Today I’m going to talk about a few of these that surprised me and note when they became compounded, just to share a bit about how these words have evolved over time from their use. Specifically, let’s look at “anyone,” “anyway,” worthwhile,” “nonetheless,” “normalcy,” and “prominent.” All words that are fairly commonly used today, right?

Let’s start with “anyone,” since I’ve already mentioned it. According to the Oxford English Dictionary (OED), used to mean “any single or individual” was first recording in 1449, but wasn’t used as a compound in writing until 1958. Five hundred years before we smashed those two together into one word. Of course, we still use them as separate words, but not to mean “any single or individual.”

Okay, so “anyway” is up next. The OED cites it in 1570 to mean “in any way or manner, anyhow” but doesn’t show it as a compound until 1842. Decades after my stories are set. When used to mean “however the case may be; in any case; anyhow” it didn’t appear until 1859, but as a compound in that case. So once “any way” became on word, it stayed that way but developed other meanings.

Do you think all this worry about spellings is “worthwhile”? I hope so! As two separate words, “worth while” is listed in the OED as first recorded in 1842, and “worth-while” meaning either the noun “the quality of being, or that which is, worth while” in 1867, or the adjective meaning “that is worth while; of sufficient value or importance” not until 1884. So no matter how I sliced it, I couldn’t use the compounded form.

“Nonetheless,” I kept trying other words to use to tell my stories the best I can. This word first appeared as three separate words, as in “none the less” (I’m translating the Old English) in c900 as a phrase. Used as an adverbial phrase, Dickens used it in 1847 in his book Dombey as three words, but the first citation of the compound isn’t until 1930.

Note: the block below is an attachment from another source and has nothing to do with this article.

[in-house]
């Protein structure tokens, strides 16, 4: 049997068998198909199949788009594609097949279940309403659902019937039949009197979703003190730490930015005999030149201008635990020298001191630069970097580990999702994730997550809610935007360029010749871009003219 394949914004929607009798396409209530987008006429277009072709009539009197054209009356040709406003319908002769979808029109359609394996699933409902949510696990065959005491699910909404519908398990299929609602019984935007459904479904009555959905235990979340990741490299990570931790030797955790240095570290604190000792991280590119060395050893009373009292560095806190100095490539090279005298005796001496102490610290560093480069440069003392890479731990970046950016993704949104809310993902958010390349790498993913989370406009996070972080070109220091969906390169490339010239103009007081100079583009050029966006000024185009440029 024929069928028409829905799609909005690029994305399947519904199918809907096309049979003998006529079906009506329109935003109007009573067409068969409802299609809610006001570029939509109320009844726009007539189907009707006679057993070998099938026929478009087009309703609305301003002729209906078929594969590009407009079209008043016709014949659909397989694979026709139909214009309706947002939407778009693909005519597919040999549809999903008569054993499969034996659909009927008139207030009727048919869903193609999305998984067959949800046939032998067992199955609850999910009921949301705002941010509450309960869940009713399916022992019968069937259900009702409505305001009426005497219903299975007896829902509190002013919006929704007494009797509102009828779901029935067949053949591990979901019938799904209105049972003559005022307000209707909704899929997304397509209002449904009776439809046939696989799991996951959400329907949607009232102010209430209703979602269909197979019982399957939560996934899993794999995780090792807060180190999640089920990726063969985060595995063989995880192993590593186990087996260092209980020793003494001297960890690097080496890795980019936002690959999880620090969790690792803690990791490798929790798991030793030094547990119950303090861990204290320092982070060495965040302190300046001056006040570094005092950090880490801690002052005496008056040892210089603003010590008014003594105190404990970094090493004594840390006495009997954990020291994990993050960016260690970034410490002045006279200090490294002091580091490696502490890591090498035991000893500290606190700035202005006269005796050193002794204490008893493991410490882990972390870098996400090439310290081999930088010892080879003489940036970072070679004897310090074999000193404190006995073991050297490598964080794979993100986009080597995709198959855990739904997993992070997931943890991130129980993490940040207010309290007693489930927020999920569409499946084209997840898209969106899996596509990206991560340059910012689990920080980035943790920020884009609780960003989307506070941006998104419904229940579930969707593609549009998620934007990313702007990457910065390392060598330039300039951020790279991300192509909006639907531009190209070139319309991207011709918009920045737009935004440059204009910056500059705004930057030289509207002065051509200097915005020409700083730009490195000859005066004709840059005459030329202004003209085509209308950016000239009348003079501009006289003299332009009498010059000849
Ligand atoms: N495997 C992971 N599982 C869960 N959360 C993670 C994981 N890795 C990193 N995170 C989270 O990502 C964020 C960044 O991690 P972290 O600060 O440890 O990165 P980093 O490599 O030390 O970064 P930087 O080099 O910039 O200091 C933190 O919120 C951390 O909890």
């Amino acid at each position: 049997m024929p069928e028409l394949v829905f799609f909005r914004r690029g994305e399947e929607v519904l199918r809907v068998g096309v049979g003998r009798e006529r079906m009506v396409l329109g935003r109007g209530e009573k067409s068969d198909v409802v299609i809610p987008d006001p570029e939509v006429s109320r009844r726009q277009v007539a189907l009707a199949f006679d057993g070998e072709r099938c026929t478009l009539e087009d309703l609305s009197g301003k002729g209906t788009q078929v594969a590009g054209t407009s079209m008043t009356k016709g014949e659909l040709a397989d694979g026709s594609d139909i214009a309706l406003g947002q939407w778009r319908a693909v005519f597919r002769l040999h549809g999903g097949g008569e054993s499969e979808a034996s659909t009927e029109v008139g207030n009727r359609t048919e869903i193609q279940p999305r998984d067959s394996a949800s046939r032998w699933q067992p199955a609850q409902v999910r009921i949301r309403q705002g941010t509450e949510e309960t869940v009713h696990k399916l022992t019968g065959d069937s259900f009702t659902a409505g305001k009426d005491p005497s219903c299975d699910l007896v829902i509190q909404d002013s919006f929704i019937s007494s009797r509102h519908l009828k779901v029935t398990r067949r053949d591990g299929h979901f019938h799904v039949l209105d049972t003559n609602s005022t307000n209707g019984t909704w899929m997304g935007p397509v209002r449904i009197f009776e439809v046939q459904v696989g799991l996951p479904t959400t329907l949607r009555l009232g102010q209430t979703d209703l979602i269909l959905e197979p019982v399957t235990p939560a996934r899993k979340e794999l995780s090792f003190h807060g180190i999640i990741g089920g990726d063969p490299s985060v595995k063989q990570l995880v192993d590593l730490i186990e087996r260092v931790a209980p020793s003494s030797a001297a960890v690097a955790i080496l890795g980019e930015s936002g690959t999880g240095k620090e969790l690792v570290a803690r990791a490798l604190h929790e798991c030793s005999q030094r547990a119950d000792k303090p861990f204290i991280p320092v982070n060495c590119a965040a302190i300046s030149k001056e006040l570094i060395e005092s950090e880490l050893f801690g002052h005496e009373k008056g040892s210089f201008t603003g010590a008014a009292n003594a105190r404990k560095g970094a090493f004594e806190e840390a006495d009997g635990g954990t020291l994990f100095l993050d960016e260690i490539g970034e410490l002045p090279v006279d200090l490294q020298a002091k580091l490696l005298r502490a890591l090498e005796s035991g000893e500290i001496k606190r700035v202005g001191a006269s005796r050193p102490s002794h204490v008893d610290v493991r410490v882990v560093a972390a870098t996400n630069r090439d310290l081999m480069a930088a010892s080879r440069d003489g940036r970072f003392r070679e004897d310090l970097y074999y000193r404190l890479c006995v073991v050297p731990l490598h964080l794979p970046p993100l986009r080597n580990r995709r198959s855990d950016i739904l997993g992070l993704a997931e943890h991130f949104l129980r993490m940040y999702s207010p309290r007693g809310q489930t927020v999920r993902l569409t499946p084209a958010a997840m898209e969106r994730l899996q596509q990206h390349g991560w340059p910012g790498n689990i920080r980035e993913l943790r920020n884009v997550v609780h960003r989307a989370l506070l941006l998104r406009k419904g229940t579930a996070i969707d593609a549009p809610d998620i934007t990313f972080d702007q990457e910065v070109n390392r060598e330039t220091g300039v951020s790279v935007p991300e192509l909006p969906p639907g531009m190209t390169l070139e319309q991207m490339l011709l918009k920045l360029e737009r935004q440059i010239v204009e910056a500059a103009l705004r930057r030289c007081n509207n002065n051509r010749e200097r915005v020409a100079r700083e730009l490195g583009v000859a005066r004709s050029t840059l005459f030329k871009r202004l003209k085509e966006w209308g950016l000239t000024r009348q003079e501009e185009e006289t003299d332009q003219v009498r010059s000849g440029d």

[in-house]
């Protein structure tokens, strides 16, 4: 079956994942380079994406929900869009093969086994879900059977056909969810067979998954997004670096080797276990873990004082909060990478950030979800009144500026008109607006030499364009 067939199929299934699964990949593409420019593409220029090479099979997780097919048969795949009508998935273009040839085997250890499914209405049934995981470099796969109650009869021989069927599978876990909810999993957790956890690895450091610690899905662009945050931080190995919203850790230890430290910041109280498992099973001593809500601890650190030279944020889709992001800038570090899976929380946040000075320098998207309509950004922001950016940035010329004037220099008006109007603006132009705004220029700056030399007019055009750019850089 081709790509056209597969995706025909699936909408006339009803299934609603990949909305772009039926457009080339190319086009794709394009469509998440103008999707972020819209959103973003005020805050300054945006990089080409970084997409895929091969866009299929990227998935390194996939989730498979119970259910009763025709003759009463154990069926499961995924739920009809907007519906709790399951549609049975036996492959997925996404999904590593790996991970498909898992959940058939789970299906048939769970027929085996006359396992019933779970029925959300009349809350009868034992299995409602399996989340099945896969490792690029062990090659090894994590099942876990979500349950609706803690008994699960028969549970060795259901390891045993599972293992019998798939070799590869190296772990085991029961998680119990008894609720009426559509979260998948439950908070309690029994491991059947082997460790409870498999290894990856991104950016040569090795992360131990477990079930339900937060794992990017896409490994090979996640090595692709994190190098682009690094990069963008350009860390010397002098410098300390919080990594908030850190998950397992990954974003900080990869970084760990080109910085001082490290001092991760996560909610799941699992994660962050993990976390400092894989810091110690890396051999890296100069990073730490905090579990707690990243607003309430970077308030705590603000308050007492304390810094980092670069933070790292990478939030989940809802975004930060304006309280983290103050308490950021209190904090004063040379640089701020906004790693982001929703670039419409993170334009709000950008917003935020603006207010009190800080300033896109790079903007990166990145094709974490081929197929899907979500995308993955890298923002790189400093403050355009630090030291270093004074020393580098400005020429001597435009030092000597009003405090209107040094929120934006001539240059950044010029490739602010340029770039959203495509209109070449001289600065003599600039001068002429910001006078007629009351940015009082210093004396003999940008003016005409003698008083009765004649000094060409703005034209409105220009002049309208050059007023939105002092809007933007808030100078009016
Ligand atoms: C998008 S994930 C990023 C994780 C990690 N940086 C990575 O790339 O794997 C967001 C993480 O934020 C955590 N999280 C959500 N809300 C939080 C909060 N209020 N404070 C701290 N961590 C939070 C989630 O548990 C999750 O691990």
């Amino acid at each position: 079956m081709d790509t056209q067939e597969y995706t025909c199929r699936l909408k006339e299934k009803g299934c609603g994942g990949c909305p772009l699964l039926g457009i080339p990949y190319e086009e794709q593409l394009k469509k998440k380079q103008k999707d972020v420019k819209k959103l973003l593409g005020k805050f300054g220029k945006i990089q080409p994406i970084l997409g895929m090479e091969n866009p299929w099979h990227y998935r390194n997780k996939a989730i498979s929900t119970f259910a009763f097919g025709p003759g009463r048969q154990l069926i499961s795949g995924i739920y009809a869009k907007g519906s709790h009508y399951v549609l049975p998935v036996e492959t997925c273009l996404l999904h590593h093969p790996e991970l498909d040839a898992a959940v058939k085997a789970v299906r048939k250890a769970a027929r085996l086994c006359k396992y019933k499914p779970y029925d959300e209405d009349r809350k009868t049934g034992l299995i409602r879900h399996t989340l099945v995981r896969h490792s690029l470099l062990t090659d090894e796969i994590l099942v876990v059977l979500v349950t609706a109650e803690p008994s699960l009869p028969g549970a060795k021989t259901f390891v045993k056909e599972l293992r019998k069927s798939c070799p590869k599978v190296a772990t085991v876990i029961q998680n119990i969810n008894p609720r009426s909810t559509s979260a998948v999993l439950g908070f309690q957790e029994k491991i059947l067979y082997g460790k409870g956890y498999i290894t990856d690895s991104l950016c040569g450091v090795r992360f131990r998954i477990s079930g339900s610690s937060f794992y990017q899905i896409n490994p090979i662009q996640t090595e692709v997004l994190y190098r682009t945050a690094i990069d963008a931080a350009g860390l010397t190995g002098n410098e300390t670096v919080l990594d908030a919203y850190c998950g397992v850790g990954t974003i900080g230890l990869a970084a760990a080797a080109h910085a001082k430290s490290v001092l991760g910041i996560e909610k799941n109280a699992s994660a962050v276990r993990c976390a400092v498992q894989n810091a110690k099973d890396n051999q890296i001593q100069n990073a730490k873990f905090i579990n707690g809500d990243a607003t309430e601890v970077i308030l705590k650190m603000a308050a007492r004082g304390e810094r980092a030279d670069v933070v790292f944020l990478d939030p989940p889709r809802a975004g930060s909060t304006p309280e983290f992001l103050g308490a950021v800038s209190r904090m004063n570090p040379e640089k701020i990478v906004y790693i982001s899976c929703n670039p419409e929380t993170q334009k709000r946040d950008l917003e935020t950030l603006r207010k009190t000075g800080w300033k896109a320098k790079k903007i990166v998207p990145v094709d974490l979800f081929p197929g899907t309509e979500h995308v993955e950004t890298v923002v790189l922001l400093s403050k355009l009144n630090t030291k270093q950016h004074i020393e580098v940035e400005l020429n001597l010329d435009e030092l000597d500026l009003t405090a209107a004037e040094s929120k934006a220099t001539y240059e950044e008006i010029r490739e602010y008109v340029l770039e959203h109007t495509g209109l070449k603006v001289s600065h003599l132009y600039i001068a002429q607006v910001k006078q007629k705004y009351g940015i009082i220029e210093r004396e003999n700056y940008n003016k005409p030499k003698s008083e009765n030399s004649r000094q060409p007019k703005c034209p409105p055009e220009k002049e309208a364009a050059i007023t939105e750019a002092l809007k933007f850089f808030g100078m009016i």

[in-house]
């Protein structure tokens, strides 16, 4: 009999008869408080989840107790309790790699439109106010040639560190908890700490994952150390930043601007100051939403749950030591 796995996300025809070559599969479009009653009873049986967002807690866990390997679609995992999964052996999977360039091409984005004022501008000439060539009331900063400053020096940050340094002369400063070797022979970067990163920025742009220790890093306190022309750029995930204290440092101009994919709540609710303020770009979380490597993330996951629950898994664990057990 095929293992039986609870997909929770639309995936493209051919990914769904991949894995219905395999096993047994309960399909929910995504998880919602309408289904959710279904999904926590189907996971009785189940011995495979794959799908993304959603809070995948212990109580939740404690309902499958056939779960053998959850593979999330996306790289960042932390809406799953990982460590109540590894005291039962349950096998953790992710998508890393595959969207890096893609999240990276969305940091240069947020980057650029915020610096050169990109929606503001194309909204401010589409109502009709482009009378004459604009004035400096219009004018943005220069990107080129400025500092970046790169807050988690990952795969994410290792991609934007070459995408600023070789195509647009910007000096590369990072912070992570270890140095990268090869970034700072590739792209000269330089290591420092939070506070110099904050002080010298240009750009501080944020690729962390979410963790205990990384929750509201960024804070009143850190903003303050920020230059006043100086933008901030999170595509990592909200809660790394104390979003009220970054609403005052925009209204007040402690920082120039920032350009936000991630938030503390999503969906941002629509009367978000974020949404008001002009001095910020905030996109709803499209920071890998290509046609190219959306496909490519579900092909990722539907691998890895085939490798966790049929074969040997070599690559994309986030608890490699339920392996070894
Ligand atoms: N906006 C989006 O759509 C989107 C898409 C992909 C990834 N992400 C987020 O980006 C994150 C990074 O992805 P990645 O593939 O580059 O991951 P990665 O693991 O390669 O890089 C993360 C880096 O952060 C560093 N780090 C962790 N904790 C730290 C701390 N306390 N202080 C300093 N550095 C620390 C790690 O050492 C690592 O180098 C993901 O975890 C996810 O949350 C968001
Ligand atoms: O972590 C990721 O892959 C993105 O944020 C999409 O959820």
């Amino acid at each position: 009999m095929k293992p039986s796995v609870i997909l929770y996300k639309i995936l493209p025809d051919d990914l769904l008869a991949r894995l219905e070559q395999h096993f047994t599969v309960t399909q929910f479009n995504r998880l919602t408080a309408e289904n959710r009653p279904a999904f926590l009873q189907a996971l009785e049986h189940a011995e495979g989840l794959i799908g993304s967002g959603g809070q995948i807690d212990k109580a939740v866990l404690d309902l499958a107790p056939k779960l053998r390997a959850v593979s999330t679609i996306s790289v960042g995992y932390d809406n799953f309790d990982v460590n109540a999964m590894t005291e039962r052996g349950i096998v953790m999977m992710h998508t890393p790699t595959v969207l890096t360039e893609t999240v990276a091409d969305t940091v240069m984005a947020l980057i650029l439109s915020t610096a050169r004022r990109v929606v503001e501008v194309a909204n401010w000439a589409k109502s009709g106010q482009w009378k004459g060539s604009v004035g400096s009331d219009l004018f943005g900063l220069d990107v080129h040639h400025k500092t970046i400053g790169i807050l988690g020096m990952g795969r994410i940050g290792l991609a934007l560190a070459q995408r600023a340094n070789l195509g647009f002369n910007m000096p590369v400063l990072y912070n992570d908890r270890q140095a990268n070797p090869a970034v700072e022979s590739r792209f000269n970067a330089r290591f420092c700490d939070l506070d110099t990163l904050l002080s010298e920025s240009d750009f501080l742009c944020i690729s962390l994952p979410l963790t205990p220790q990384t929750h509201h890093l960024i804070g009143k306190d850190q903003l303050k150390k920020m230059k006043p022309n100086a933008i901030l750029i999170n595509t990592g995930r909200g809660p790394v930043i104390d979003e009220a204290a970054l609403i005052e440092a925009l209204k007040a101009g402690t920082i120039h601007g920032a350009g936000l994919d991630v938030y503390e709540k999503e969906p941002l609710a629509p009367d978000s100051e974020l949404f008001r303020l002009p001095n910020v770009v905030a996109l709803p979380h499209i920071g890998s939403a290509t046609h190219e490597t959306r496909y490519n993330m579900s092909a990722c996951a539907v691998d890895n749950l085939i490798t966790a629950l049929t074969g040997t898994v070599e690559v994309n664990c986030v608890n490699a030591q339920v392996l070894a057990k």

What about returning to some sense of “normalcy” now? Meaning “normality” or what is usual to an individual or entity the word first entered written language in 1857. Now this is not a compounded word, but a variant on “normality” or “normalist” which was cited as chiefly used in the U.S.

One final but “prominent” example of a word that has changed meaning over time. I wanted to use it to mean that Emily’s father was a “prominent” member of society. No such luck. It was a word in the 1780s but it meant either “jutting or standing out above or beyond the adjacent surface; projecting, protuberant” when it was first recorded in 1545, or “standing out so as to strike the eye; conspicuous” in 1759. Both literal, physical uses of the term. But the figurative sense of “standing out so as to strike the attention or notice; conspicuous; distinguished above others” didn’t come about until 1849. Sigh. So Captain Sullivan became an important man in the town instead.